Now I’m not one to fire a warning shot to the opposition. I would much rather they be taken by surprise. However, this new poll is something that is worthy of everyone’s attention. Polls that put the margin back in favor of the conservative camp can only muster a waning 52 percent who feel that same-sex marriages should not be recognized under state law. So, with a 26 percent decline in support over an eight year period, it appears as if the momentum for equality is gaining ground in South Carolina. This mirrors the more obvious national trend which shows that people are simply becoming more tolerant across all generations. The news gets a bit worse for staunch conservatives regarding Republicans aged 18 to 49. They are decidedly in favor of marriage equality. As if on cue after the ruling from the SCDOR, the Justice Department announced that it will instruct all of its employees nationwide to give lawful same-sex marriages sweeping protection in every program it administers. This encompasses everything from courthouse proceedings to the compensation of the surviving spouse of a public safety officer to prison visits. We wanted equal, Attorney General Eric Holder is giving us equal. Holder stated that “in every courthouse, in every proceeding and in every place where a member of the Department of Justice stands on behalf of the United States — they will strive to ensure that same-sex marriages receive the same privileges, protections, and rights as opposite-sex marriages under federal law.”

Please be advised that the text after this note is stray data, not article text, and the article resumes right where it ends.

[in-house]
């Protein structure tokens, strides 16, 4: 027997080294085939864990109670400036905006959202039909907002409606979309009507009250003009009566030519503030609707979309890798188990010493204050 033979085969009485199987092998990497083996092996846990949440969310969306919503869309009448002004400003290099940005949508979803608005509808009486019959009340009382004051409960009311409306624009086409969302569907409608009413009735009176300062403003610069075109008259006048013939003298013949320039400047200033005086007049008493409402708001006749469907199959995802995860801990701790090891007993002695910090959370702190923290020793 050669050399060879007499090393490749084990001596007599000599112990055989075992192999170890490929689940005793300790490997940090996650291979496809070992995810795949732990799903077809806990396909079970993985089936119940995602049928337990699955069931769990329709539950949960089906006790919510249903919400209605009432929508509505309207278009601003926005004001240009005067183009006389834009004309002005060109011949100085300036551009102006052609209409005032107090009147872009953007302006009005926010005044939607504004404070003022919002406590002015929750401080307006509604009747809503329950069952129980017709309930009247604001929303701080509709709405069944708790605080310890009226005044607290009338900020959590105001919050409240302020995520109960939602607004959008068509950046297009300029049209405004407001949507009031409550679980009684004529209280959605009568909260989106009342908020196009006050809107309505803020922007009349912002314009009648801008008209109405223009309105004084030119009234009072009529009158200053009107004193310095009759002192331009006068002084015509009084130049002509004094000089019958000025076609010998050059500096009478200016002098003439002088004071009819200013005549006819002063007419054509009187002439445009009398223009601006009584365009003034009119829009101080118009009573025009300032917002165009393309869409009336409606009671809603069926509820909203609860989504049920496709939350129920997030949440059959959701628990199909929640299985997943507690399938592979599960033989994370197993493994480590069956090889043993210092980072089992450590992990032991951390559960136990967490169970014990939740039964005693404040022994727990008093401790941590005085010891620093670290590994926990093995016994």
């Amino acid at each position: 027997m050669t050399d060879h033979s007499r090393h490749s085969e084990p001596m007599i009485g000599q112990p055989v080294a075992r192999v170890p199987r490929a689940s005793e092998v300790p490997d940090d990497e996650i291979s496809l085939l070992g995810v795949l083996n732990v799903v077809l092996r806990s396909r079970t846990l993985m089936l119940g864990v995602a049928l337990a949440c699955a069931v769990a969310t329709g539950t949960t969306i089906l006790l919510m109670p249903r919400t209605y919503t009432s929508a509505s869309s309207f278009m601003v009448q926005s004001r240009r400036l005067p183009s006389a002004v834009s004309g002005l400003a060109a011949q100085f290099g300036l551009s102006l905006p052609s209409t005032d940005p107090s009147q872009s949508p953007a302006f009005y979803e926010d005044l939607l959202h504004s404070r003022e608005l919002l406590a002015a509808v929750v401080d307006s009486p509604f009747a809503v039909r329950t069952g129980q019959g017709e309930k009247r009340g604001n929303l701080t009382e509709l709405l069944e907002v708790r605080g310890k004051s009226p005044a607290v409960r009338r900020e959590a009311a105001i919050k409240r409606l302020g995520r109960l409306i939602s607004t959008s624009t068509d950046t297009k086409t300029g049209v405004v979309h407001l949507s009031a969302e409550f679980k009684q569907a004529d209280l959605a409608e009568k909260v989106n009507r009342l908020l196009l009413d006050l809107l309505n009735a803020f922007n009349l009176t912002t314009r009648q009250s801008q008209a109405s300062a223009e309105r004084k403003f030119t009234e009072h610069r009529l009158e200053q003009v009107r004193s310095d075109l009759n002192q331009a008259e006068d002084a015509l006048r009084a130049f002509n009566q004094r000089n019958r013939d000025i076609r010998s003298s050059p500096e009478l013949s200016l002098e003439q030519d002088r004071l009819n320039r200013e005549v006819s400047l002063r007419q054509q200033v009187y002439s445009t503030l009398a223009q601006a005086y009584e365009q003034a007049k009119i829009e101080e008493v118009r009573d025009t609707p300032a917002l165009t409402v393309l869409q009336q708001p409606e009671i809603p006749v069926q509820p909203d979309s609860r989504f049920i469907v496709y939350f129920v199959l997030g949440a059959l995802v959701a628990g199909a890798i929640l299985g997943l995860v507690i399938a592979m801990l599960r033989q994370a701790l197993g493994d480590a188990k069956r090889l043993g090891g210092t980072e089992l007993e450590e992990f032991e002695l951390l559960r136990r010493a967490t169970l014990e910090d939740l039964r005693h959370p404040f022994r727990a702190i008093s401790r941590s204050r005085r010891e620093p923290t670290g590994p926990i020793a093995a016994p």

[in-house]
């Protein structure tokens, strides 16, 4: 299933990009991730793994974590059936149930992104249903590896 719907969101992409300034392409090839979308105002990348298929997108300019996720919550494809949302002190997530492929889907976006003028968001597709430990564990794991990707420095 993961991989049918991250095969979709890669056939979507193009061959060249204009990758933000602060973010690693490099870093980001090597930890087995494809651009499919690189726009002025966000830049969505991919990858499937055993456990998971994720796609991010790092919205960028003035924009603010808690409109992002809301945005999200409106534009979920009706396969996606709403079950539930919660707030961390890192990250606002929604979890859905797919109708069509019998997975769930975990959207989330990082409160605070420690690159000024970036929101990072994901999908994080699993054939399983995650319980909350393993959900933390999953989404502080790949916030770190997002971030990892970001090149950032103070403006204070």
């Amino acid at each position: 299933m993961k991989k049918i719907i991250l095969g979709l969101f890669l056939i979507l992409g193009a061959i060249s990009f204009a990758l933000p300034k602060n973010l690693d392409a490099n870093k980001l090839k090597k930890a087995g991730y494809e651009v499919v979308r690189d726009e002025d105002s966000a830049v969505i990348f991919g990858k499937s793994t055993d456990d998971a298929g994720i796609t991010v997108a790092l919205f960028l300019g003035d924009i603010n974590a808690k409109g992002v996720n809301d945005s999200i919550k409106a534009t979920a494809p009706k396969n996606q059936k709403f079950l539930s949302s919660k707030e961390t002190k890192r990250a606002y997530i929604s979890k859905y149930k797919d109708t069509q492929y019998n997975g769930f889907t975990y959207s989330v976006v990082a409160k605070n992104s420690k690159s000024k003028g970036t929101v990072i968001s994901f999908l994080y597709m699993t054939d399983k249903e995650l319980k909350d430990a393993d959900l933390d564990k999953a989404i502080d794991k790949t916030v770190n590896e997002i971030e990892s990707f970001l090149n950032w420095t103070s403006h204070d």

Human Rights Campaign President Chad Griffin said in a statement: “While the immediate effect of these policy decisions is that all married gay couples will be treated equally under the law, the long-term effects are more profound. Today, our nation moves closer toward its ideals of equality and fairness for all.”

So, while we may not have received exactly what we asked for from our state this time, we are much closer than many of us ever expected to be in our lifetimes. Often, a setback or denial of rights is the exact catalyst needed to prompt more people into action. So, as you file your taxes this year and go about your dealings with our state government, remember this: 2014 is an election year. The Governor, Lieutenant Governor, Secretary of State, Treasurer, Attorney General and the rest of the usual suspects can either remain in their jobs or be banished in favor of progress. Start working now. It’s time to make our state a leader in equality.


Friday, Feb. 14 – Breonna Tanae hosts the Miss Heartbeat Pageant at Pulse Ultra Club. The Pageant begins at 11 p.m. Club Pulse is located at 803 Main Street in Myrtle Beach. For additional information, visit

Wednesday, Feb. 26 – Prime Timers of Myrtle Beach will meet for its Fourth Wednesday Social at 6:30 p.m. at Romando's Italian Restaurant in Myrtle Beach. Romando's Italian Restaurant is located at 2001 N. Kings Highway, Myrtle Beach. For additional information and directions, visit the Prime Timer’s Web site at

Friday, March 7 – Curtis Slade’s White Party will return to Pulse Ultra Club. The celebration will include a Dance Party with DJ Mackel, a costume contest for the best White Party Costume and a midnight show with Desiree Valentino and Andrea Carlisle. Details are available on the Pulse Ultra Club Facebook page at

Have a thought, comment or Out & About event? Send Drew Levy-Neal an e-mail to You can also follow him on Twitter: @Drew_Levy_Neal.